‘Unos á Otros’ (‘What one does to another’) – ‘It is the way of the world. People jest and fight with one another. He who yesterday played the part of the bull, today plays the ‘caballero en plaza’. Fortune presides over the show and allots the parts according to the inconstancy of her caprices.’
His anxiety at the Caprichos’ reception is betrayed in the shuffling of No. 43, originally the titular plate, to the very middle of the set. The artist, marked out by the stylus on his desk, sits slumped over his work, surrounded by the visitations of his own nightmares: scowling cats and whooping owls (associated not with wisdom in the Spanish tradition but brainless stupidity). Scrawled beneath the desk were the words ‘El sueño de la razon produce monstruos’ – ‘The sleep of reason produces monsters’.
‘El Sueño de la Razon Produce Monstruos’ (‘The sleep of reason produces monsters’) – ‘Imagination abandoned by reason produces impossible monsters: united with her, she is the mother of the arts and the source of their wonders.’
The image and its caption were inspired by a title page to a 1793 edition of Rousseau’s Philosophie, whose texts were then anathema to both Crown and Church. Swapping it out for a comparatively sober self-portrait, Goya may have hoped that his reference would go unnoticed.
The frontispiece to the 1793 edition of Rousseau’s ‘Philosophie’, a copy of which Goya may well have read during his prolonged convalescence.
He had good reason to be wary: though the Inquisition of the late 18th century was not the same rabid outfit that had struck terror into the heart of Spanish society two-hundred years previous, when detention, torture, and summary execution were commonplace, it remained as corrupt, bullying, and rapaciously litigious as ever. If called to trial, there were few ways to indemnify against prosecution: at best, one could hope to escape with a hefty fine, confiscation of property, or brief internment; at worst, a gaol sentence, exile, or financial ruin.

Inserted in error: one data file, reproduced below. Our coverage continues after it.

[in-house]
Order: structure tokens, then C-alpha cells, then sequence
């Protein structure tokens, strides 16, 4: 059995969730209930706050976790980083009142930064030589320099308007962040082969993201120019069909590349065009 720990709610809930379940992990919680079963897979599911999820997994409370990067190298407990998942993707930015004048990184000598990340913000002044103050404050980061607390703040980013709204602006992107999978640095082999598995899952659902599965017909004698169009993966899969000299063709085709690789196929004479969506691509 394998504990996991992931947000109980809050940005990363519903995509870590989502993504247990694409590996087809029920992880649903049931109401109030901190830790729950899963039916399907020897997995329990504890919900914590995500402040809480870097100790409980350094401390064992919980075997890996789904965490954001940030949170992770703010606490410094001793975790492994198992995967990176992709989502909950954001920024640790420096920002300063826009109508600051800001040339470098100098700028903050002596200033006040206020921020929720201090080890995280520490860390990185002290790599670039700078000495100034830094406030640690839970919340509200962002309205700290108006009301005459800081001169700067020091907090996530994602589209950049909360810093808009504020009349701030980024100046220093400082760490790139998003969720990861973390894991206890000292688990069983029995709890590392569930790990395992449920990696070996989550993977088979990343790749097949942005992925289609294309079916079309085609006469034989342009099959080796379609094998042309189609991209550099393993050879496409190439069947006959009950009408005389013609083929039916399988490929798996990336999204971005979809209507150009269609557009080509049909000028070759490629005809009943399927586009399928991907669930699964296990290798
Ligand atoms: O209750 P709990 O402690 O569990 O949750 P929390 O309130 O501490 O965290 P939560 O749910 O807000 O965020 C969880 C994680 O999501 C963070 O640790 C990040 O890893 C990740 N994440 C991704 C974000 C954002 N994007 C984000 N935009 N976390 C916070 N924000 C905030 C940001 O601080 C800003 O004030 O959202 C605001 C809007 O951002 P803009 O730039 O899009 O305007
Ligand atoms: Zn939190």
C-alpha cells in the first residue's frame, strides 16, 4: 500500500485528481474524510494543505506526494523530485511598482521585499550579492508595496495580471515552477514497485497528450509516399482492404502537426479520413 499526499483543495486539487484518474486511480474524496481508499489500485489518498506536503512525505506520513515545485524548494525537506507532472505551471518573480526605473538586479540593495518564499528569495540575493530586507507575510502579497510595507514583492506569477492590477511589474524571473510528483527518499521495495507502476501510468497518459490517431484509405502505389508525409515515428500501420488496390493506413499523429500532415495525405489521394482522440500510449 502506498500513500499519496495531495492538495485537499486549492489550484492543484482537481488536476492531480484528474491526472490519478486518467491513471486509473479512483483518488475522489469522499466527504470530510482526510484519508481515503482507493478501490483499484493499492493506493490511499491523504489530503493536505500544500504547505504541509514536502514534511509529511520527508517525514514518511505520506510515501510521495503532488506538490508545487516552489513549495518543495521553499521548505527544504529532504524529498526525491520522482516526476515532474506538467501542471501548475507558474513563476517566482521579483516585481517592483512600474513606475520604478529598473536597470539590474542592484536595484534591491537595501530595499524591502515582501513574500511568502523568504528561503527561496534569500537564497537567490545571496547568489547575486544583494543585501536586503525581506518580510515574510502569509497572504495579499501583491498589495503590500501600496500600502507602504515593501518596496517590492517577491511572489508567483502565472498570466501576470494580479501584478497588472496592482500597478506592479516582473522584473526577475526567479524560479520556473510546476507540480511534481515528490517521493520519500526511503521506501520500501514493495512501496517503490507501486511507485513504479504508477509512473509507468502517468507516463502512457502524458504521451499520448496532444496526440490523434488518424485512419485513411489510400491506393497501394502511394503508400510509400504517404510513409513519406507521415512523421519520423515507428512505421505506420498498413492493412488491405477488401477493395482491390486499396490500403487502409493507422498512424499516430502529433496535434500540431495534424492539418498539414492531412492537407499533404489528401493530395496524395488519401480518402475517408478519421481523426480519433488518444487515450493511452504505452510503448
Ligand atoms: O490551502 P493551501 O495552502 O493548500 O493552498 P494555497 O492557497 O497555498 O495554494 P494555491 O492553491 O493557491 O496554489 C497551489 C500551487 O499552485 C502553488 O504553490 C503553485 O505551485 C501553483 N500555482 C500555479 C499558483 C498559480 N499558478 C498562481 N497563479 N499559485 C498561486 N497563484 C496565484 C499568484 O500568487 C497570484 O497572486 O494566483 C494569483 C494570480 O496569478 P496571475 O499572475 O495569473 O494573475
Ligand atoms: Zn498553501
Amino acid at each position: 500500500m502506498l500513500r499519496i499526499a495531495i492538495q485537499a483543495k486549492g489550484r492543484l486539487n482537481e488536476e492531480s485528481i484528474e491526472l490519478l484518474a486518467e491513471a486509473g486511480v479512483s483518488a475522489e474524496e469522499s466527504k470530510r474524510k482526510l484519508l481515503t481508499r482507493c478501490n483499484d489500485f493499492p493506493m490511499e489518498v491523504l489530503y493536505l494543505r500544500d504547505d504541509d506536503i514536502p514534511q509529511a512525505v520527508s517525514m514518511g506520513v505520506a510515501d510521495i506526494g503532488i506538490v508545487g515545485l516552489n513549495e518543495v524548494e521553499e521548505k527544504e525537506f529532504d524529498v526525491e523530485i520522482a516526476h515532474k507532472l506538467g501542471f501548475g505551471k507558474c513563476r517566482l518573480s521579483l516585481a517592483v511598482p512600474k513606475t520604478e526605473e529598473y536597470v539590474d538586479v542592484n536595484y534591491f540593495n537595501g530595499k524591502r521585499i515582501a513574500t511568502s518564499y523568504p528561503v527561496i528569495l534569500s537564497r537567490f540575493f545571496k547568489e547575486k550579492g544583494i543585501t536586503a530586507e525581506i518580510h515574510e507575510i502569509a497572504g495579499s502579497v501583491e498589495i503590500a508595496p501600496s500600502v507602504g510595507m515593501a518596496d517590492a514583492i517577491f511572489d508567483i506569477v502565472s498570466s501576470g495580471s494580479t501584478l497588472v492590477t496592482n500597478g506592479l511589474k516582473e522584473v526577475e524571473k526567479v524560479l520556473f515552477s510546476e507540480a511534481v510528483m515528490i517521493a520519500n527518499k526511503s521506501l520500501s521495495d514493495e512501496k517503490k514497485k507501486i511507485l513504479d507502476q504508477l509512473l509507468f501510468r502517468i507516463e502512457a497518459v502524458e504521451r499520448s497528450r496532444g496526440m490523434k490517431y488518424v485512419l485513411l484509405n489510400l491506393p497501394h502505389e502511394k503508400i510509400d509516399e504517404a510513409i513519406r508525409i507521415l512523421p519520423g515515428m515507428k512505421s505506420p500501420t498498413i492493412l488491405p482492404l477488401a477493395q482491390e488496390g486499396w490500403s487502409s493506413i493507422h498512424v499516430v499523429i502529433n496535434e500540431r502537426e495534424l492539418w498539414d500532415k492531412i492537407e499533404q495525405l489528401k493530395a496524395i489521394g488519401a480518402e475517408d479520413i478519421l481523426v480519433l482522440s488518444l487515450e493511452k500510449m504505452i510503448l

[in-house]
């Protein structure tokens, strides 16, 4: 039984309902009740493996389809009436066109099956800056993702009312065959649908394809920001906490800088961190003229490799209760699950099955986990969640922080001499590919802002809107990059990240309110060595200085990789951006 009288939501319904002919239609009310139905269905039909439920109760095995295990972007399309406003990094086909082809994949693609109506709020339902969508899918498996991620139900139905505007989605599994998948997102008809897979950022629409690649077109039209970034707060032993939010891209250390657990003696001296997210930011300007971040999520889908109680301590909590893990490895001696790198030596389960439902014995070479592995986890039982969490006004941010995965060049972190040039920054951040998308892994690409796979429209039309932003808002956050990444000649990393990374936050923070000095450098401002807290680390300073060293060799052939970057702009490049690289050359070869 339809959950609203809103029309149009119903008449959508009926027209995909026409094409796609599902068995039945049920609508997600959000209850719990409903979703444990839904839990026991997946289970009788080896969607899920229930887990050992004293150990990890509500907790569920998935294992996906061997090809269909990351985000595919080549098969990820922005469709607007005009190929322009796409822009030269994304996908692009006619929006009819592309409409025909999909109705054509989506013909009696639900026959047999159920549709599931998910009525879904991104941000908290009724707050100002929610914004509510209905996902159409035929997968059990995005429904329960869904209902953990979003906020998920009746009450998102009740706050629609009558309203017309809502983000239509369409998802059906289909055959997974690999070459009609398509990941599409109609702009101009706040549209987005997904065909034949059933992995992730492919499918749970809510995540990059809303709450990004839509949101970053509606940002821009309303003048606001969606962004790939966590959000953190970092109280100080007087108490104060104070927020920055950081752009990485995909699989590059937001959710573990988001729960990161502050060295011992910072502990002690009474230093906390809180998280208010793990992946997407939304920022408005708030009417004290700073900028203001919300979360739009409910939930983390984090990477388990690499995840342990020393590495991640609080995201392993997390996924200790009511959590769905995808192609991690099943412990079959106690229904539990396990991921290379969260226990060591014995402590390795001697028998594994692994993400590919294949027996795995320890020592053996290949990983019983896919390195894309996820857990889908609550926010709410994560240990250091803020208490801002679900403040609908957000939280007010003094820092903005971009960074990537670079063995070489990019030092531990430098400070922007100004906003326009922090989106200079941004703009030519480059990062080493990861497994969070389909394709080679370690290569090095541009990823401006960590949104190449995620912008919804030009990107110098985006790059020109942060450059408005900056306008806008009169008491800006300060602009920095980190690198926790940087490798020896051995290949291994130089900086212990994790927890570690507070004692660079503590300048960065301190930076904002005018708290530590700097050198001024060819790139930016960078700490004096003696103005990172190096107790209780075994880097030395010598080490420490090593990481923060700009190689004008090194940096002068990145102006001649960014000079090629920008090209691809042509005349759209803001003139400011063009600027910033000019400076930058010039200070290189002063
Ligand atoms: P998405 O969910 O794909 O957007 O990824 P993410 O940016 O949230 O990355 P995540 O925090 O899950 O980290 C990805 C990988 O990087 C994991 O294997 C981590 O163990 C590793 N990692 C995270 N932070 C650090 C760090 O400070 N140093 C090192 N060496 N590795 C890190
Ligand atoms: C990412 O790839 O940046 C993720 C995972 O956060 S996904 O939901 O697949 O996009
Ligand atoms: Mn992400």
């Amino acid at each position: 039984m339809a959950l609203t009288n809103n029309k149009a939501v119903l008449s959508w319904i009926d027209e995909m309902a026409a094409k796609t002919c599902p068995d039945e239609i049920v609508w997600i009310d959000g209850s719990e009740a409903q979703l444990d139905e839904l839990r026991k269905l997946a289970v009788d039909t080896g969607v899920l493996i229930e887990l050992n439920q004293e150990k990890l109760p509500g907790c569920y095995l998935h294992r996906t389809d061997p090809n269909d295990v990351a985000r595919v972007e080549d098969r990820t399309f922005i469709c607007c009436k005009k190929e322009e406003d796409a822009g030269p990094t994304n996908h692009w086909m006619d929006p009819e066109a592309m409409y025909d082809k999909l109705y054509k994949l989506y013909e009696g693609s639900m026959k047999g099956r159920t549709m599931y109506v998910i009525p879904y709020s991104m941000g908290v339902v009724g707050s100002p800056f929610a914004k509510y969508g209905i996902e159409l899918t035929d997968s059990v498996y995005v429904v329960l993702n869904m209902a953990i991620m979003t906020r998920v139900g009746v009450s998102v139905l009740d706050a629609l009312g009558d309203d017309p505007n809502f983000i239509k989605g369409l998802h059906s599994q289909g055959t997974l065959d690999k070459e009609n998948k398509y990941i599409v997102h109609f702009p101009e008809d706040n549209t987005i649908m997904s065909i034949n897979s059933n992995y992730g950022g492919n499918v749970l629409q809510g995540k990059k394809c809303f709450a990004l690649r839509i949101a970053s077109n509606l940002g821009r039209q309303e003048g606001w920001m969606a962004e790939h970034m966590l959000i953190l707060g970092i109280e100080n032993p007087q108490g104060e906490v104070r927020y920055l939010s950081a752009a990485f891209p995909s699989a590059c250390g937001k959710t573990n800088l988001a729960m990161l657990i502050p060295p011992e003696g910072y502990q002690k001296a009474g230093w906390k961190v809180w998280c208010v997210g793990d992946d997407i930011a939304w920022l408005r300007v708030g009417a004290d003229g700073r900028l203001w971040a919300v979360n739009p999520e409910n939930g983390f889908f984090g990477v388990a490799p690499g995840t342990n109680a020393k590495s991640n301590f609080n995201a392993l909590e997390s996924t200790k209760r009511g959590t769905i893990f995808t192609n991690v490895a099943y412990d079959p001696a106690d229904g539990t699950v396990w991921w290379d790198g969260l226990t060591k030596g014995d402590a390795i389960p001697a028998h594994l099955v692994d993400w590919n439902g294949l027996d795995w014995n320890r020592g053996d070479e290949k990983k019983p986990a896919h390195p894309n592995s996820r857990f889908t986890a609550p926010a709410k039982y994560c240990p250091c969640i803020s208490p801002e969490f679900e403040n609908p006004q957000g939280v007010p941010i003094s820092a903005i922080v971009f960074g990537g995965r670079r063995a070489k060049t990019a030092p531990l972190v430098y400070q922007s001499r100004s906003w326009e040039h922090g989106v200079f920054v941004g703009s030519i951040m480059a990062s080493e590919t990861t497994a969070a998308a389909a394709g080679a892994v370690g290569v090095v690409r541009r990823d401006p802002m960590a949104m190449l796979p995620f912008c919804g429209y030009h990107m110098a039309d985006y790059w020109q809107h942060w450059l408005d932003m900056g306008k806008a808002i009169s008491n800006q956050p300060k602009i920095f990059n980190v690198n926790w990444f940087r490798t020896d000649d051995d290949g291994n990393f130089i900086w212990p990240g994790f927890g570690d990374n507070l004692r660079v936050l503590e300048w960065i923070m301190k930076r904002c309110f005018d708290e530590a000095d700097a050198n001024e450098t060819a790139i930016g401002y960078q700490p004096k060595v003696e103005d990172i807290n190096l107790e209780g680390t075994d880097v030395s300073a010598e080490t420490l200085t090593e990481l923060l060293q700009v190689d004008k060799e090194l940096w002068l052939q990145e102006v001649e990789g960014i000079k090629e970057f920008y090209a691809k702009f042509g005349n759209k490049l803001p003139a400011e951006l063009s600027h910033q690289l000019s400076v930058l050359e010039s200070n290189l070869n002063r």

‘Corrección’ (‘Correction’) – ‘Without correction and censure one cannot get on in any faculty, and that of witchcraft needs uncommon talent, application, maturity, submission and docility to the advice of the great Witch who directs the seminary of Barahone.’
Moreover, as court painter to King Charles IV, Goya was politically connected, and those connections may even have helped secure the suite’s production (the Caprichos were printed in studios in the attic of the French Embassy in Madrid). The last thing Goya wanted to be seen to be doing was prodding the Inquisitorial hornets’ nest.
‘Nohubo Remedio’ (‘There’s no help’) – ‘They are persecuting this saintly woman to death! After having signed her death sentence, they take her out in triumph. She had indeed deserved a triumph and if they do it to insult her they are wasting their time. No one can shame someone who has nothing to be ashamed of.’
Contemporary satire of the sort he had seen in England from Gillray and Hogarth was, by now, an established genre; thanks to the efforts of the latter, copyright of their engravings was even enshrined in law, and its authors were protected from claims of defamation. By comparison, visual satire in Spain prior to Goya was not just impracticable: it was virtually non-existent. Los Caprichos provided a watershed moment, a cultural litmus test – and one that it promptly failed.
‘Aguarda que te Unten’ (‘Wait til you’ve been anointed’) – ‘He has been sent out on an important errand and wants to go off half-anointed. Even among the witches, some are hare-brained, impetuous, madcap, without a scrap of judgment. It’s the same the world over.’
The sales were pitiful: in four years just 27 copies were sold of the 300 produced. The project was a financial catastrophe of epic proportions: over 24,000 prints, plus rejected proofs, prepared and pulled over the course of a year and a half, virtually all for nothing. The King, who had taken a liking to Goya, eventually snuffed out the venture, requesting the surrender of all unsold sets and acquiring the original copper etching plates in exchange for a pension for Goya’s last son, Javier.